Some palms are some suitable for planting outdoors in the British Isles. Hardy palms are invaluable as structural plants in tropical-style gardens and look effective when planted with bamboos and New Zealand flax. In pots they can form striking architectural features on the terrace.
Position and planting
Hardy palms will survive winters to -10C in southern Hampshire. However, plants that are in exposed positions, in containers or wet at the roots will be more liable to winter damage. As a result, the temperatures quoted are a general guide only – and the term hardiness is applied to mature specimens as young plants are more liable to being damaged by cold weather.
- Palms can be grown in containers of John Innes No 3 compost. Ensure that polystyrene or broken crocs are placed at the base of the pot before filling with compost to ensure good drainage.
- Hardy palms can be planted out in the garden in a sunny position and in well drained soil
- Plant in mid-spring to allow time for the palm to establish before winter. Choose a well-drained spot in a sheltered position as few palms tolerate windswept locations
On heavier clay soils prone to winter waterlogging, thoroughly cultivate a wide area, adding grit, sharp sand and compost, and build up the soil into a low mound 25cm (10in) high. Planting into the centre of this mound will keep at least some of the roots above the saturated soil in winter.
Palms grow slowly and need adequate space as they do not compete well with surrounding plants and most are not tolerant of shading.
As the palm stems thicken with age, the plants become more tolerant of lower temperatures. Prolonged winter frosts and cold winds damage leaves and may kill the central growing point. Where cold winters occur, prepare plants with a protection wrapping
Palms grown in containers should also be protected or brought under cover for the winter. Where containers are left outdoors, ensure the pot is bubble-wrapped to prevent frost damage to the roots.
Pruning and training
Unlike other trees, palms cannot be pruned. However, unsightly dead lower leaves can be removed; but do not cut them back flush with the trunk.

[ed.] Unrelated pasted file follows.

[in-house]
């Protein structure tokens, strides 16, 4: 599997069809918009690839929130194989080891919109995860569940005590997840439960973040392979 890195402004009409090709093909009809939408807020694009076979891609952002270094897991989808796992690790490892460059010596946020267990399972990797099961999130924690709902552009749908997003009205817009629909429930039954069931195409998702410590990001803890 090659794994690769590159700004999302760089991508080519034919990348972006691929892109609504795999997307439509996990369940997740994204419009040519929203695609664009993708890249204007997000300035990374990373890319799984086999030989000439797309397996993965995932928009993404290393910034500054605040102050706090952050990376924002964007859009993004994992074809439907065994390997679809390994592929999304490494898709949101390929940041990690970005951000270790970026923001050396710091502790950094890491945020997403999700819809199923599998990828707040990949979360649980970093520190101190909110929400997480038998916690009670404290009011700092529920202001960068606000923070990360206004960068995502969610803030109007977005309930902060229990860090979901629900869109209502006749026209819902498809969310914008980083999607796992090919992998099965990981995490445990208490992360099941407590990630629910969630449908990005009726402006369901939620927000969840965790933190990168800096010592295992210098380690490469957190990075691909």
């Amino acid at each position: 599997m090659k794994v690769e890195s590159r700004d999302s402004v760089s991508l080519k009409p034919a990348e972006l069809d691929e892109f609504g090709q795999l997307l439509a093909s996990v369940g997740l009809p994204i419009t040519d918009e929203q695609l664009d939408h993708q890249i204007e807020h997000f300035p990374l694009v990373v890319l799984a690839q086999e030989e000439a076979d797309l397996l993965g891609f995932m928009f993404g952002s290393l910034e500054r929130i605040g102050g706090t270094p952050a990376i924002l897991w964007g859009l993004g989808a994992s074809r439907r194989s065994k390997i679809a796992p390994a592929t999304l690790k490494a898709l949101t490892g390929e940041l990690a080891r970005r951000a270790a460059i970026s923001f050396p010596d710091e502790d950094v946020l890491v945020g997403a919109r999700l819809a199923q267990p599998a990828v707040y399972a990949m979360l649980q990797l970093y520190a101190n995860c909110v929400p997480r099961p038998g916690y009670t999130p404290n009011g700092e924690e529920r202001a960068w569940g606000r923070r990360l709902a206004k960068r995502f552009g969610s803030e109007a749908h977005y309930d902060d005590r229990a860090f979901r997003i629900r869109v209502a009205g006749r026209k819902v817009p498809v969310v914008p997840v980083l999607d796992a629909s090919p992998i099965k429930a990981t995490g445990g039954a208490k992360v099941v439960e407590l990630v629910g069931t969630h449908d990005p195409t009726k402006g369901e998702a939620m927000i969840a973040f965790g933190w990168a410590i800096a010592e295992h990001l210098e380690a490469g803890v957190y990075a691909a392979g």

Feeding and Watering
During the winter most hardy palms are effectively dormant and require little care. Once the growing season is underway you should water your palm periodically to prevent it drying out, especially palms grown in containers. To keep your palm in good condition, apply fertiliser Vitax Q4 in April and July
In most parts of Hampshire and during an average-to-mild winter, the more reliably cold hardy species (Trachycarpus, Chamaerops, Brahea, etc.) should be fine left to fend for themselves without protection, as long as they are of a reasonable size when planted out. In the cooler parts of the county and during unusually cold winters it is advisable to tie the fronds of the palm together and wrap the whole plant with several layers of horticultural fleece or hessian during the worst of the winter cold. Potted specimens should be moved into a shed, garage or unheated greenhouse
Fairweather’s Top 8 Hardy Palms
Chusan Palm or Windmill Palm – Trachycarpus fortunei
Trachycarpus fortunei are one of the most cold hardy Palms available. The Chusan Palm Tree has:
- Leaves that are arranged into symmetrical crown that is about 8 to feet wide.
- Trunks that are usually covered with a loose mat of coarse grey or brown fibre and can grow to heights of 20 to 40 feet.
- Tolerant of clay soils and some shade
- Slow rate of growth
- Hardy to -15C
- RHS Award of Garden Merit
Jelly or Pindo Palm – Butia capitata
Butia capitata, the Jelly Palm can grow up to 20 feet and has:
- Long,arching, feathered leaves